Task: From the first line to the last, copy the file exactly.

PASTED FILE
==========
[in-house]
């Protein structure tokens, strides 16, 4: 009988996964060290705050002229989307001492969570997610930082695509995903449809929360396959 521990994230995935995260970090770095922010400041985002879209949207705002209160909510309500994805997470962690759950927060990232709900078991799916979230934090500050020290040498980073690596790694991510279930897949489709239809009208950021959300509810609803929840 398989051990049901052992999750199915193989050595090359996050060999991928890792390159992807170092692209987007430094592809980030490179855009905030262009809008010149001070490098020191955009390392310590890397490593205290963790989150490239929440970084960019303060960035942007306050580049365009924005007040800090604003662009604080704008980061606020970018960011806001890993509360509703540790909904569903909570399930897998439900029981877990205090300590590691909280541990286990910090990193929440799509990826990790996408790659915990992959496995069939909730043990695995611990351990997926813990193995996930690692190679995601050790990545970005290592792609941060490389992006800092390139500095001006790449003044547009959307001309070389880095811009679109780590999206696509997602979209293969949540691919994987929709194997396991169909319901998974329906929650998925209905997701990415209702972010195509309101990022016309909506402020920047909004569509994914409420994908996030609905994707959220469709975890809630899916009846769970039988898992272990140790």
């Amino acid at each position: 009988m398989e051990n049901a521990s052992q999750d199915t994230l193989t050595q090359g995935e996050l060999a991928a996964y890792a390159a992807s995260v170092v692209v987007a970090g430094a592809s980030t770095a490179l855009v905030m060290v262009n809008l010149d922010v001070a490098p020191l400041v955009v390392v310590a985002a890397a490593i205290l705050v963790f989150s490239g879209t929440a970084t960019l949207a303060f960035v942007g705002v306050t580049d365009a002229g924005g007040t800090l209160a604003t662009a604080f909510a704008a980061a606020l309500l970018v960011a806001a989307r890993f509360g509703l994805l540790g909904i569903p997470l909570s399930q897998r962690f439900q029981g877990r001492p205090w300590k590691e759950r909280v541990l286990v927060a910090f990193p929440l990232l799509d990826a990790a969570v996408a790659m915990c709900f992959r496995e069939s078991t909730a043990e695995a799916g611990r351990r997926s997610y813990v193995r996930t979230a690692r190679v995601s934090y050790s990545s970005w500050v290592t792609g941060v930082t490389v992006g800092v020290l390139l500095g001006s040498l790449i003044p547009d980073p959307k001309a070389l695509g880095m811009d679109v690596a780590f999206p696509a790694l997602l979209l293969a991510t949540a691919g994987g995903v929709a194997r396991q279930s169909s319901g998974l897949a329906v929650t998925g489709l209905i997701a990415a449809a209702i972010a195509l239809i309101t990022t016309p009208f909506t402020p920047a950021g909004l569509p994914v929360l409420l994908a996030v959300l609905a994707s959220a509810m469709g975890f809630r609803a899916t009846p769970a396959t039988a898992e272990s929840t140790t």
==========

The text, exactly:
[in-house]
């Protein structure tokens, strides 16, 4: 009988996964060290705050002229989307001492969570997610930082695509995903449809929360396959 521990994230995935995260970090770095922010400041985002879209949207705002209160909510309500994805997470962690759950927060990232709900078991799916979230934090500050020290040498980073690596790694991510279930897949489709239809009208950021959300509810609803929840 398989051990049901052992999750199915193989050595090359996050060999991928890792390159992807170092692209987007430094592809980030490179855009905030262009809008010149001070490098020191955009390392310590890397490593205290963790989150490239929440970084960019303060960035942007306050580049365009924005007040800090604003662009604080704008980061606020970018960011806001890993509360509703540790909904569903909570399930897998439900029981877990205090300590590691909280541990286990910090990193929440799509990826990790996408790659915990992959496995069939909730043990695995611990351990997926813990193995996930690692190679995601050790990545970005290592792609941060490389992006800092390139500095001006790449003044547009959307001309070389880095811009679109780590999206696509997602979209293969949540691919994987929709194997396991169909319901998974329906929650998925209905997701990415209702972010195509309101990022016309909506402020920047909004569509994914409420994908996030609905994707959220469709975890809630899916009846769970039988898992272990140790």
């Amino acid at each position: 009988m398989e051990n049901a521990s052992q999750d199915t994230l193989t050595q090359g995935e996050l060999a991928a996964y890792a390159a992807s995260v170092v692209v987007a970090g430094a592809s980030t770095a490179l855009v905030m060290v262009n809008l010149d922010v001070a490098p020191l400041v955009v390392v310590a985002a890397a490593i205290l705050v963790f989150s490239g879209t929440a970084t960019l949207a303060f960035v942007g705002v306050t580049d365009a002229g924005g007040t800090l209160a604003t662009a604080f909510a704008a980061a606020l309500l970018v960011a806001a989307r890993f509360g509703l994805l540790g909904i569903p997470l909570s399930q897998r962690f439900q029981g877990r001492p205090w300590k590691e759950r909280v541990l286990v927060a910090f990193p929440l990232l799509d990826a990790a969570v996408a790659m915990c709900f992959r496995e069939s078991t909730a043990e695995a799916g611990r351990r997926s997610y813990v193995r996930t979230a690692r190679v995601s934090y050790s990545s970005w500050v290592t792609g941060v930082t490389v992006g800092v020290l390139l500095g001006s040498l790449i003044p547009d980073p959307k001309a070389l695509g880095m811009d679109v690596a780590f999206p696509a790694l997602l979209l293969a991510t949540a691919g994987g995903v929709a194997r396991q279930s169909s319901g998974l897949a329906v929650t998925g489709l209905i997701a990415a449809a209702i972010a195509l239809i309101t990022t016309p009208f909506t402020p920047a950021g909004l569509p994914v929360l409420l994908a996030v959300l609905a994707s959220a509810m469709g975890f809630r609803a899916t009846p769970a396959t039988a898992e272990s929840t140790t």